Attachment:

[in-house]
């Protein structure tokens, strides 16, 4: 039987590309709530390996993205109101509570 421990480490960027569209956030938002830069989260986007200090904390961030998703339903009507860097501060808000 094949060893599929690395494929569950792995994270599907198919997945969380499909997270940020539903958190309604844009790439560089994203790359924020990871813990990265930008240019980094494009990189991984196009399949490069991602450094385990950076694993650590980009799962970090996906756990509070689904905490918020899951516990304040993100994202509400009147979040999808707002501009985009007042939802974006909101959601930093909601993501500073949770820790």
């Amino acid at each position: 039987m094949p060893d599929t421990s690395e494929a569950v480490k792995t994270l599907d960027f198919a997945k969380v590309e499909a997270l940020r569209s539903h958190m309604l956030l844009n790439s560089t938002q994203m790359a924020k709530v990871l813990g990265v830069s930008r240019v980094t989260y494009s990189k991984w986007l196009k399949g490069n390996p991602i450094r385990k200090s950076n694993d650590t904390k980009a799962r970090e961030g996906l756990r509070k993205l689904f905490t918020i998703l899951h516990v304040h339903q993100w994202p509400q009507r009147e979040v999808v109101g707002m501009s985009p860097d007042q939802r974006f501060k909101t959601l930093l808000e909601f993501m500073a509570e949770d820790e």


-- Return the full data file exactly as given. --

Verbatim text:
[in-house]
């Protein structure tokens, strides 16, 4: 039987590309709530390996993205109101509570 421990480490960027569209956030938002830069989260986007200090904390961030998703339903009507860097501060808000 094949060893599929690395494929569950792995994270599907198919997945969380499909997270940020539903958190309604844009790439560089994203790359924020990871813990990265930008240019980094494009990189991984196009399949490069991602450094385990950076694993650590980009799962970090996906756990509070689904905490918020899951516990304040993100994202509400009147979040999808707002501009985009007042939802974006909101959601930093909601993501500073949770820790």
């Amino acid at each position: 039987m094949p060893d599929t421990s690395e494929a569950v480490k792995t994270l599907d960027f198919a997945k969380v590309e499909a997270l940020r569209s539903h958190m309604l956030l844009n790439s560089t938002q994203m790359a924020k709530v990871l813990g990265v830069s930008r240019v980094t989260y494009s990189k991984w986007l196009k399949g490069n390996p991602i450094r385990k200090s950076n694993d650590t904390k980009a799962r970090e961030g996906l756990r509070k993205l689904f905490t918020i998703l899951h516990v304040h339903q993100w994202p509400q009507r009147e979040v999808v109101g707002m501009s985009p860097d007042q939802r974006f501060k909101t959601l930093l808000e909601f993501m500073a509570e949770d820790e």